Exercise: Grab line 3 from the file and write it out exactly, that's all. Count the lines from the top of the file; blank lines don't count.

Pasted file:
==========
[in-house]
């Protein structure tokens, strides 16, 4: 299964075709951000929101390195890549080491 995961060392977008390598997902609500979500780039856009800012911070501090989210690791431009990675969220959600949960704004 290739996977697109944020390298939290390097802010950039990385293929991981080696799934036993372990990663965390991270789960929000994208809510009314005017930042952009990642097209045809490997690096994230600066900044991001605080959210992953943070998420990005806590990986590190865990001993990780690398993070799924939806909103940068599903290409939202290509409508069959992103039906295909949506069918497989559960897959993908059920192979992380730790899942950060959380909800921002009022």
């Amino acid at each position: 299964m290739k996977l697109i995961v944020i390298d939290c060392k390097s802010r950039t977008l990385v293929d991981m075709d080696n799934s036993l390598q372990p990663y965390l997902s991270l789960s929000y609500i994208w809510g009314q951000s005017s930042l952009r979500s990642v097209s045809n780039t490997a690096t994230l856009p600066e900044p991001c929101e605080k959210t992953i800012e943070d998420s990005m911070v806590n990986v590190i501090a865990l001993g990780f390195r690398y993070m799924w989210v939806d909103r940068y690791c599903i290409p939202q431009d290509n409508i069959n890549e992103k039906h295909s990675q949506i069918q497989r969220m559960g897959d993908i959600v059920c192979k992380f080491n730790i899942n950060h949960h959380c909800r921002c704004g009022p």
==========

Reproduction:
């Amino acid at each position: 299964m290739k996977l697109i995961v944020i390298d939290c060392k390097s802010r950039t977008l990385v293929d991981m075709d080696n799934s036993l390598q372990p990663y965390l997902s991270l789960s929000y609500i994208w809510g009314q951000s005017s930042l952009r979500s990642v097209s045809n780039t490997a690096t994230l856009p600066e900044p991001c929101e605080k959210t992953i800012e943070d998420s990005m911070v806590n990986v590190i501090a865990l001993g990780f390195r690398y993070m799924w989210v939806d909103r940068y690791c599903i290409p939202q431009d290509n409508i069959n890549e992103k039906h295909s990675q949506i069918q497989r969220m559960g897959d993908i959600v059920c192979k992380f080491n730790i899942n950060h949960h959380c909800r921002c704004g009022p």